Glendale tower gets council approval, despite public opposition


The development of a new telecommunications tower in Glendale was among the list of sites approved by Lake Macquarie City Council during its final financial year meeting on Monday night.

The proposed facility, to be built at the site of the McDonalds Quarry on Reservoir Road, was initially opposed by hundreds of local residents in 2019 after health concerns were raised in an online planning application.

Concerned locals, who later formed a Facebook group opposing the development, expressed fear over radio frequency electromagnetic energy (RF EME) levels emitted by the structure.

“We have concerns in regards to the health risks this could potentially create in the future for residents living in this area,” one of the residents, Emma, said.

“The microwaves from cell phone towers can interfere with your body’s own EMF (Electromagnetic Field)’s, causing a variety of potential health problems including headaches, cancer, memory loss, birth defects and cardiovascular stress.

“[A] study has found cancer rates tripled among people living within 400 metres of a cell phone tower. Knowing there is a risk to my family and to the rest of the community living close by, I strongly object to this project.”

Aesthetics were also a concern for locals.

“The tower does not belong in the middle of where people are living in such close proximity as it is not only going to impact people’s health as studies reveal but also be an eyesore,” another resident, Chris, said.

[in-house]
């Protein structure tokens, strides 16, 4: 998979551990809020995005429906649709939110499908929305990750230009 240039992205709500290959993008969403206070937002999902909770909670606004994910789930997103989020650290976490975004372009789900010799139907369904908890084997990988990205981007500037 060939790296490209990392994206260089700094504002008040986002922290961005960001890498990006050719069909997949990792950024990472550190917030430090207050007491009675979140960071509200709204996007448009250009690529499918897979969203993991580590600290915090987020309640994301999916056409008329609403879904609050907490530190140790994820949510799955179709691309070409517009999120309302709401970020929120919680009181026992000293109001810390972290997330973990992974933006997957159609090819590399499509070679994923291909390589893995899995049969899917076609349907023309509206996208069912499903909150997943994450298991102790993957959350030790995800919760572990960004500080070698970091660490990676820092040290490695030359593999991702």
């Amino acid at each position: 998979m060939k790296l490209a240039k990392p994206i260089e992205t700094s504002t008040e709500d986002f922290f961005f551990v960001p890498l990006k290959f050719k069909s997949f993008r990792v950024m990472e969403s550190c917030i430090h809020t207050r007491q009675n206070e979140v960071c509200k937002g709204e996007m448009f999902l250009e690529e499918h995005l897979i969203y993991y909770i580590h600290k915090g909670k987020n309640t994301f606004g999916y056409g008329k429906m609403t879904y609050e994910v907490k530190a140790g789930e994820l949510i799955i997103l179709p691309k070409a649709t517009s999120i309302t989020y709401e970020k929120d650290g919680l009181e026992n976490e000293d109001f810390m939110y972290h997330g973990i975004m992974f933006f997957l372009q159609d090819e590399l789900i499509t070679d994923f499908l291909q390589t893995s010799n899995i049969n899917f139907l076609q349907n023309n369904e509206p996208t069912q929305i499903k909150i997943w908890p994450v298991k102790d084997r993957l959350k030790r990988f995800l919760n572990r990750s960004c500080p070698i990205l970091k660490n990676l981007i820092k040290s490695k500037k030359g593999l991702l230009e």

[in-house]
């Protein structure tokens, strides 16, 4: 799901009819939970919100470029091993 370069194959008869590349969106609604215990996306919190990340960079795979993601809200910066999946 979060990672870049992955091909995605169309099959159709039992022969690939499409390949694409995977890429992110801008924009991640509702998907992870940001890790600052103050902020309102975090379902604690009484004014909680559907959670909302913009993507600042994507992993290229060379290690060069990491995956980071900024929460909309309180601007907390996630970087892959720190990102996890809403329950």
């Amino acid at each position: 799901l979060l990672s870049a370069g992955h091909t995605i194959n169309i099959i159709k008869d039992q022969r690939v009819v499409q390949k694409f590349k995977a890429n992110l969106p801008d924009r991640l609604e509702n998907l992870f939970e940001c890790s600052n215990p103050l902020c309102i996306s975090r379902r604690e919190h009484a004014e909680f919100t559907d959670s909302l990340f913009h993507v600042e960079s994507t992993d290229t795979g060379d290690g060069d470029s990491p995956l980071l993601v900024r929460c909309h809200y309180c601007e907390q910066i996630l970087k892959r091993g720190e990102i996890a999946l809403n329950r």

“No one wants the tower in the middle of their suburb, hence the formal and informal protest to it.

The proposed location for the telecommunications tower in Glendale.

“There has been a lack of community consultation about this and it seems like not everyone that should be aware of this development is.

“Stop this from happening so close to where people live and move it to a more reasonable location.”

A Lake Macquarie City Council spokesperson said Optus had been granted permission for the development with recommendations.

“The development was assessed against the national standard for RF EME set by the Australian Radiation Protection and Nuclear Safety Agency (ARPANSA),” the spokesperson said.

“The council endorses the development standard variation under clause 4.6 of the Lake Macquarie Local Environment Plan 2014, providing a maximum height of 30 metres, exceeding the 8.5 metre development standard by 21.5 metres or 253%.”

In other business, the council agreed to a 0% increase in Mayoral allowance and Councillor fees for 2020-21.

The council’s 2020-2021 budget had allowed for an increase of 2.5%, which equates to $12,574.

During Monday night’s meeting, it was recommended these funds be returned to council’s general fund, and used to offset the costs of the COVID-19 business and community support measures adopted by Council on 14 April.

The council also approved the demolition of buildings located on Dudley Road in Charlestown and Cumberland Street in Teralba.

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